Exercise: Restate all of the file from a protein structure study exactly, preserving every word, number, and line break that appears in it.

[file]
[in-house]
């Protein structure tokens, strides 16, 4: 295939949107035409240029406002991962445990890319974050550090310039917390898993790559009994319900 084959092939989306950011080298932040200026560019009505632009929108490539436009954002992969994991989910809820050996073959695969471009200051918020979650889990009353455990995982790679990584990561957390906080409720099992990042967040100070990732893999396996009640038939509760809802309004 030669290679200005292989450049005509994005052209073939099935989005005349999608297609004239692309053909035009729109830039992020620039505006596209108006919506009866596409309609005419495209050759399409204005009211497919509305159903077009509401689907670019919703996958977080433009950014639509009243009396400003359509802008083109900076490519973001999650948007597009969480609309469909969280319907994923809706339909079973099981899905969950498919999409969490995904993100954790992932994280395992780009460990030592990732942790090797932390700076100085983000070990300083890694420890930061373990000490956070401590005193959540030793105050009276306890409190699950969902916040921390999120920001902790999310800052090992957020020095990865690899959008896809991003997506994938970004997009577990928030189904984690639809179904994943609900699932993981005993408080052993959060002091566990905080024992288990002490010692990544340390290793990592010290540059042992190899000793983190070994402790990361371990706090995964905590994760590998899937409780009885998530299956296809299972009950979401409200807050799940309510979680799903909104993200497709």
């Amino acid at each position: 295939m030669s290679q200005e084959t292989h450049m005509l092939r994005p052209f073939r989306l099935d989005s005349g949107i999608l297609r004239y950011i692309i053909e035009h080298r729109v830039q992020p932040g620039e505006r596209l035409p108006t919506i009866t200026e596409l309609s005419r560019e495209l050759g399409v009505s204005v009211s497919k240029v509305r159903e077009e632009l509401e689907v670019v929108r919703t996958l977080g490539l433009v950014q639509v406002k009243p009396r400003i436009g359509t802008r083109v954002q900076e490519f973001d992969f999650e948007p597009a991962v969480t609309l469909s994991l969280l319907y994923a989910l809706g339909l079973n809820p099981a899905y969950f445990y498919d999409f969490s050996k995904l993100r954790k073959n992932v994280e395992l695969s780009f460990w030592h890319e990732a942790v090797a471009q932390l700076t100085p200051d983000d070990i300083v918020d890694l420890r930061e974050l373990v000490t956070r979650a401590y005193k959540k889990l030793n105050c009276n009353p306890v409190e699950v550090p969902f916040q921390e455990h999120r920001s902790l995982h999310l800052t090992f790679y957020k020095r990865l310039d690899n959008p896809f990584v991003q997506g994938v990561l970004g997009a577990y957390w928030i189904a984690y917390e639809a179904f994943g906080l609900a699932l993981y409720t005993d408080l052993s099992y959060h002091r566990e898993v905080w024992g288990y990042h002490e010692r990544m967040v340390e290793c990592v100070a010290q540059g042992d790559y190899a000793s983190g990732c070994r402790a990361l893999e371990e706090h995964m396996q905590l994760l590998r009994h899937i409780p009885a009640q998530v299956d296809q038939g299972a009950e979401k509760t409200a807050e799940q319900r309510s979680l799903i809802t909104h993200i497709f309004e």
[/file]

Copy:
[in-house]
């Protein structure tokens, strides 16, 4: 295939949107035409240029406002991962445990890319974050550090310039917390898993790559009994319900 084959092939989306950011080298932040200026560019009505632009929108490539436009954002992969994991989910809820050996073959695969471009200051918020979650889990009353455990995982790679990584990561957390906080409720099992990042967040100070990732893999396996009640038939509760809802309004 030669290679200005292989450049005509994005052209073939099935989005005349999608297609004239692309053909035009729109830039992020620039505006596209108006919506009866596409309609005419495209050759399409204005009211497919509305159903077009509401689907670019919703996958977080433009950014639509009243009396400003359509802008083109900076490519973001999650948007597009969480609309469909969280319907994923809706339909079973099981899905969950498919999409969490995904993100954790992932994280395992780009460990030592990732942790090797932390700076100085983000070990300083890694420890930061373990000490956070401590005193959540030793105050009276306890409190699950969902916040921390999120920001902790999310800052090992957020020095990865690899959008896809991003997506994938970004997009577990928030189904984690639809179904994943609900699932993981005993408080052993959060002091566990905080024992288990002490010692990544340390290793990592010290540059042992190899000793983190070994402790990361371990706090995964905590994760590998899937409780009885998530299956296809299972009950979401409200807050799940309510979680799903909104993200497709």
């Amino acid at each position: 295939m030669s290679q200005e084959t292989h450049m005509l092939r994005p052209f073939r989306l099935d989005s005349g949107i999608l297609r004239y950011i692309i053909e035009h080298r729109v830039q992020p932040g620039e505006r596209l035409p108006t919506i009866t200026e596409l309609s005419r560019e495209l050759g399409v009505s204005v009211s497919k240029v509305r159903e077009e632009l509401e689907v670019v929108r919703t996958l977080g490539l433009v950014q639509v406002k009243p009396r400003i436009g359509t802008r083109v954002q900076e490519f973001d992969f999650e948007p597009a991962v969480t609309l469909s994991l969280l319907y994923a989910l809706g339909l079973n809820p099981a899905y969950f445990y498919d999409f969490s050996k995904l993100r954790k073959n992932v994280e395992l695969s780009f460990w030592h890319e990732a942790v090797a471009q932390l700076t100085p200051d983000d070990i300083v918020d890694l420890r930061e974050l373990v000490t956070r979650a401590y005193k959540k889990l030793n105050c009276n009353p306890v409190e699950v550090p969902f916040q921390e455990h999120r920001s902790l995982h999310l800052t090992f790679y957020k020095r990865l310039d690899n959008p896809f990584v991003q997506g994938v990561l970004g997009a577990y957390w928030i189904a984690y917390e639809a179904f994943g906080l609900a699932l993981y409720t005993d408080l052993s099992y959060h002091r566990e898993v905080w024992g288990y990042h002490e010692r990544m967040v340390e290793c990592v100070a010290q540059g042992d790559y190899a000793s983190g990732c070994r402790a990361l893999e371990e706090h995964m396996q905590l994760l590998r009994h899937i409780p009885a009640q998530v299956d296809q038939g299972a009950e979401k509760t409200a807050e799940q319900r309510s979680l799903i809802t909104h993200i497709f309004e």